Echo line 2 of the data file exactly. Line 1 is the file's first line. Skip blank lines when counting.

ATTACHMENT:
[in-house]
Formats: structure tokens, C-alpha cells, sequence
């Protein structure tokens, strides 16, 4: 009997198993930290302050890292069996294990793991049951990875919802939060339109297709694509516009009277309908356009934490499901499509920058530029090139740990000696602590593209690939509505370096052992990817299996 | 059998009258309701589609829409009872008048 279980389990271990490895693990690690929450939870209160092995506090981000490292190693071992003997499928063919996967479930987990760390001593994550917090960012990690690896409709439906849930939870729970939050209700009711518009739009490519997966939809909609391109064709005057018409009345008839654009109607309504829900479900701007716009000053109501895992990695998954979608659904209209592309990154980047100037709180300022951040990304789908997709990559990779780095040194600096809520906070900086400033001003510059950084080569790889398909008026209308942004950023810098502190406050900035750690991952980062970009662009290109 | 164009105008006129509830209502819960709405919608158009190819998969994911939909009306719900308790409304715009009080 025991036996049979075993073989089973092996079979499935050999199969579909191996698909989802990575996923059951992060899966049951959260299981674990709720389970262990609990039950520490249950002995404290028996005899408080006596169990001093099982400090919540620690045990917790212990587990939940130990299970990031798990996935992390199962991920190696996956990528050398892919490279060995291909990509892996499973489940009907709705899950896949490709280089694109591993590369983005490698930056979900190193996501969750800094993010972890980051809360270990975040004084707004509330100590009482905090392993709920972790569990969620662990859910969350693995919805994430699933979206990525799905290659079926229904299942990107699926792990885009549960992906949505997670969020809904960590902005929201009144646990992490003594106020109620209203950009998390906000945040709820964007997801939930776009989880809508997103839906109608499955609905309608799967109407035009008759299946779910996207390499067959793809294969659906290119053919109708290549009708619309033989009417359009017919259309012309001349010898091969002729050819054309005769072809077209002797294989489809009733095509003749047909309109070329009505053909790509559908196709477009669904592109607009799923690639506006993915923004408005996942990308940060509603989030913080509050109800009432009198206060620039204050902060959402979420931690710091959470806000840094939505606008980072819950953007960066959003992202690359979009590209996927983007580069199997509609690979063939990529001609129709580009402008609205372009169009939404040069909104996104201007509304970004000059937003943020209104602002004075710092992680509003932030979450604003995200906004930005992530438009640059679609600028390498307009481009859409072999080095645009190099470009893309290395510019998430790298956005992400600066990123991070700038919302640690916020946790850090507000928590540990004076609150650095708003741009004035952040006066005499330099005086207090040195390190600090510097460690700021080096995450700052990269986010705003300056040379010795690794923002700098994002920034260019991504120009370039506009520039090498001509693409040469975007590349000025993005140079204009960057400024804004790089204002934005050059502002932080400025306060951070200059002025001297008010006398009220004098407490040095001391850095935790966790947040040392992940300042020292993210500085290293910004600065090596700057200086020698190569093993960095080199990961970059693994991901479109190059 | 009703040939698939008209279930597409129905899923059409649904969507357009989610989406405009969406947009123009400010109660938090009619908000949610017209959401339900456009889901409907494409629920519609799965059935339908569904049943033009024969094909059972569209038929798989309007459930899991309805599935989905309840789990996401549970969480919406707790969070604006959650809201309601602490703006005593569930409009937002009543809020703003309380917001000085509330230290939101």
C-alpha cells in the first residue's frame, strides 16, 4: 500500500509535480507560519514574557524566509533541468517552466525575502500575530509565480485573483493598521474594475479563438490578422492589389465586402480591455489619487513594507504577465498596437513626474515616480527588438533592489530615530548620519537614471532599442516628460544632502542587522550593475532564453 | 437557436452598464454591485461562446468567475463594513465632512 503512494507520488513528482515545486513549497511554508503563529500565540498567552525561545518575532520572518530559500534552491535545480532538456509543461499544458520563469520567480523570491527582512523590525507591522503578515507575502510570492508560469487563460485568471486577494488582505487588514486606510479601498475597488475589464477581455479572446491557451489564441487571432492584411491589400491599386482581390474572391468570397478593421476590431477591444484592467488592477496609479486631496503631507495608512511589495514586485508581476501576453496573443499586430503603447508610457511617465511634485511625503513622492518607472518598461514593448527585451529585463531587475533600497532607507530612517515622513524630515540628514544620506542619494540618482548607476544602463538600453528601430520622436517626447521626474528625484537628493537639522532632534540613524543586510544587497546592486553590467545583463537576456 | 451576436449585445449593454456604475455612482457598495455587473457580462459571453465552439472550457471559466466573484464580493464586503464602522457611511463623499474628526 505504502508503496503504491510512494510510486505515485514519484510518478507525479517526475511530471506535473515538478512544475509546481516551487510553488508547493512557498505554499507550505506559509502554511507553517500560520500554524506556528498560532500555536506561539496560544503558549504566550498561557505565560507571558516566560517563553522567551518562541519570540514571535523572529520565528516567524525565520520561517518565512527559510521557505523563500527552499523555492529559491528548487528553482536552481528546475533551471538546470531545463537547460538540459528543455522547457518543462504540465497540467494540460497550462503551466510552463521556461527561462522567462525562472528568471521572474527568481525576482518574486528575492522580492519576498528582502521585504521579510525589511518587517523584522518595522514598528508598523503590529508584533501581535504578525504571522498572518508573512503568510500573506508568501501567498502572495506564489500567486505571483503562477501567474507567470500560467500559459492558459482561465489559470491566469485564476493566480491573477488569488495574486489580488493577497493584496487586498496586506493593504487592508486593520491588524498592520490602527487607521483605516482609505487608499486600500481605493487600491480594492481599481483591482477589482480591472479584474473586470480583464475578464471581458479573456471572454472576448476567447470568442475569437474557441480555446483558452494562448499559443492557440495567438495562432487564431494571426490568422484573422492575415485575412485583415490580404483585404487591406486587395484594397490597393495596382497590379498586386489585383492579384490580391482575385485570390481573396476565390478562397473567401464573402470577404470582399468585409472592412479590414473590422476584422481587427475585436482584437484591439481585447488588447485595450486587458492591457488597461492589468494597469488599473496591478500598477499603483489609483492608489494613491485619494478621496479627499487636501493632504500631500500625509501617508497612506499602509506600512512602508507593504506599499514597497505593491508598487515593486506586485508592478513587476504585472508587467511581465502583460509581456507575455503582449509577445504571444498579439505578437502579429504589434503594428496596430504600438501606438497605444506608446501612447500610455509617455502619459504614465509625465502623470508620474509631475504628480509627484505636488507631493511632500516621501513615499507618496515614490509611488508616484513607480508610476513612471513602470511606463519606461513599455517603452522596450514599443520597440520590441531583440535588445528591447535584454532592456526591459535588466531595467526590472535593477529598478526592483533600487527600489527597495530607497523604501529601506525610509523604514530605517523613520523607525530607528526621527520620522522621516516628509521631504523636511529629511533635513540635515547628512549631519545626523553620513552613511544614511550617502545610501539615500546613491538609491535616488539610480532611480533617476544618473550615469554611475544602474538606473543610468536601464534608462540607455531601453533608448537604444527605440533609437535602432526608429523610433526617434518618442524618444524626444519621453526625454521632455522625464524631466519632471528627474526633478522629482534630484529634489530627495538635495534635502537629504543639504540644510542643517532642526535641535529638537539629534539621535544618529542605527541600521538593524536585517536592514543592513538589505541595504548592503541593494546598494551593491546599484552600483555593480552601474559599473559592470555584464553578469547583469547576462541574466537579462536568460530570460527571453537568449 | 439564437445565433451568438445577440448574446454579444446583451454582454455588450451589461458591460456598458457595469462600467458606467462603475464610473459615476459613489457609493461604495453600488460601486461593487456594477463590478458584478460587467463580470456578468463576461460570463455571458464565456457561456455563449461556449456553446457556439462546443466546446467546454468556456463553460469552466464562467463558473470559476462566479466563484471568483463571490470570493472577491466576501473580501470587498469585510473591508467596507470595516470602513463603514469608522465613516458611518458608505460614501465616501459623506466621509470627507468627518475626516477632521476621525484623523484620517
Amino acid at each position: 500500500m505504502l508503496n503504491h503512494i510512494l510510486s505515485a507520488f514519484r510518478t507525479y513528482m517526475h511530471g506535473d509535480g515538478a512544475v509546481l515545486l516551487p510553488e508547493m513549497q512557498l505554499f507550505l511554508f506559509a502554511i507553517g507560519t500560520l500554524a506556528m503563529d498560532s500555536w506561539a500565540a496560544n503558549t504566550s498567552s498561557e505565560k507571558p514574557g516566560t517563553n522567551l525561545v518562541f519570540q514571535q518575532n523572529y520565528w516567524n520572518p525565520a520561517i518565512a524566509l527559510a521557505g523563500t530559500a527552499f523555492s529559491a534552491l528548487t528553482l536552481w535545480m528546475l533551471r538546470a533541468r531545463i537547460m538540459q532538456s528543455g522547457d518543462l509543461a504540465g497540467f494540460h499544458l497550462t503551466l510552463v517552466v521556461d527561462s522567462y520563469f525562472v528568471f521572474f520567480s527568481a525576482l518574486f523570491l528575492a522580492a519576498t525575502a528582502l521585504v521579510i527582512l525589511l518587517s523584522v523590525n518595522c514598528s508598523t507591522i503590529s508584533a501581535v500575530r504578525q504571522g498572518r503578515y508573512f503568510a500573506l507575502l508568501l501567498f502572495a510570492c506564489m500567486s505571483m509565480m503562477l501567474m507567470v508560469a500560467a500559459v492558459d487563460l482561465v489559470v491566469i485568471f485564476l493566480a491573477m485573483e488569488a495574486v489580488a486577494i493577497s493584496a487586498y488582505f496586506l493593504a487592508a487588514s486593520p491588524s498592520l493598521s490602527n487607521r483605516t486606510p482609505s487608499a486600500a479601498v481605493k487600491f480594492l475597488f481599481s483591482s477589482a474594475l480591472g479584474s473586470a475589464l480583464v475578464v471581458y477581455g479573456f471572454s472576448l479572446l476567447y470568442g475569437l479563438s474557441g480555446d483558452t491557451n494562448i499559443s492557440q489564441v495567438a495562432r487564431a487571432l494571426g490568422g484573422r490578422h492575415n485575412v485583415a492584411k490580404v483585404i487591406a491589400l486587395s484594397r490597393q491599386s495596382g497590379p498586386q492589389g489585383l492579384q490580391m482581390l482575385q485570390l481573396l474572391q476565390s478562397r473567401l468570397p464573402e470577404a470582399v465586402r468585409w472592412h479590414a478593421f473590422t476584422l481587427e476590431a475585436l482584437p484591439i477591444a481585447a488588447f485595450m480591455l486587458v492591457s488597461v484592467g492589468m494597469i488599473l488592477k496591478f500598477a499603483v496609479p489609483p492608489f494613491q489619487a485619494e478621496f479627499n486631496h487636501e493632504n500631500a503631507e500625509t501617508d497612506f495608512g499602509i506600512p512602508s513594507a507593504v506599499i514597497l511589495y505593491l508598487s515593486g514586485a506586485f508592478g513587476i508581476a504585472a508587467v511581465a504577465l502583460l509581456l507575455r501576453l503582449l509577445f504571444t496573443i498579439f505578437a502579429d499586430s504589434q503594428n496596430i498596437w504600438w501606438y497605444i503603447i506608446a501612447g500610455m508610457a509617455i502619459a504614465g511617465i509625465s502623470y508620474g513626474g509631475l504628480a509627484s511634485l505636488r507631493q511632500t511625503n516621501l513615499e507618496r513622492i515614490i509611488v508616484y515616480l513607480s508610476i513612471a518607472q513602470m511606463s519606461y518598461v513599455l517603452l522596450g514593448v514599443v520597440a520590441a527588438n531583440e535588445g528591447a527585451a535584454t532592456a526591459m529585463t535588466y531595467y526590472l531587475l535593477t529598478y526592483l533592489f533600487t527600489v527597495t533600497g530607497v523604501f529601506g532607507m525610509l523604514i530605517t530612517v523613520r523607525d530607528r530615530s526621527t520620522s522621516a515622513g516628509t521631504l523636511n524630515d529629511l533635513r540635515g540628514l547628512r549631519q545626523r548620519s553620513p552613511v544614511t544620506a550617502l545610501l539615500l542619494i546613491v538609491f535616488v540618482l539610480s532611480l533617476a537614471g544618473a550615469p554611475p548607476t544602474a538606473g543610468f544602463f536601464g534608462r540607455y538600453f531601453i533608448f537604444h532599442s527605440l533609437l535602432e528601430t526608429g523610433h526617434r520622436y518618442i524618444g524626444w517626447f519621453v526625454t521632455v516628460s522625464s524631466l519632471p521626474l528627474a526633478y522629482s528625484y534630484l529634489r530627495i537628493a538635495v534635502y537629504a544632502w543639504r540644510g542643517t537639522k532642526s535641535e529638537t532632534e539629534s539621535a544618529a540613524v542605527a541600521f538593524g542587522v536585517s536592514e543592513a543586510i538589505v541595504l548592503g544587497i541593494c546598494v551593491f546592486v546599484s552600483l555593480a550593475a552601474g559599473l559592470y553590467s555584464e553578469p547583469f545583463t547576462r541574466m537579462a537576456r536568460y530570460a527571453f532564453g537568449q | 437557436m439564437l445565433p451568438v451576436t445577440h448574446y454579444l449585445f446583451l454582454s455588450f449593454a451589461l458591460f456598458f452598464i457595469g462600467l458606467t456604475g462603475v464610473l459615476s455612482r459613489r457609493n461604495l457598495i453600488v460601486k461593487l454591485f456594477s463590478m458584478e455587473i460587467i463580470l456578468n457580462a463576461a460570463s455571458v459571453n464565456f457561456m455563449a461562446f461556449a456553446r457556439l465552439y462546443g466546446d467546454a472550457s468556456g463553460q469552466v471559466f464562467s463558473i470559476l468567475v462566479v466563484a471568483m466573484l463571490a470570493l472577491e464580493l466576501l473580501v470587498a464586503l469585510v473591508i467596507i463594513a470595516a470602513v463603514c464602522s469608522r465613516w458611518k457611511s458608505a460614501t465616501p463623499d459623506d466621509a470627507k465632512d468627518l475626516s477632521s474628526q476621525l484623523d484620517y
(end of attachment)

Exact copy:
Formats: structure tokens, C-alpha cells, sequence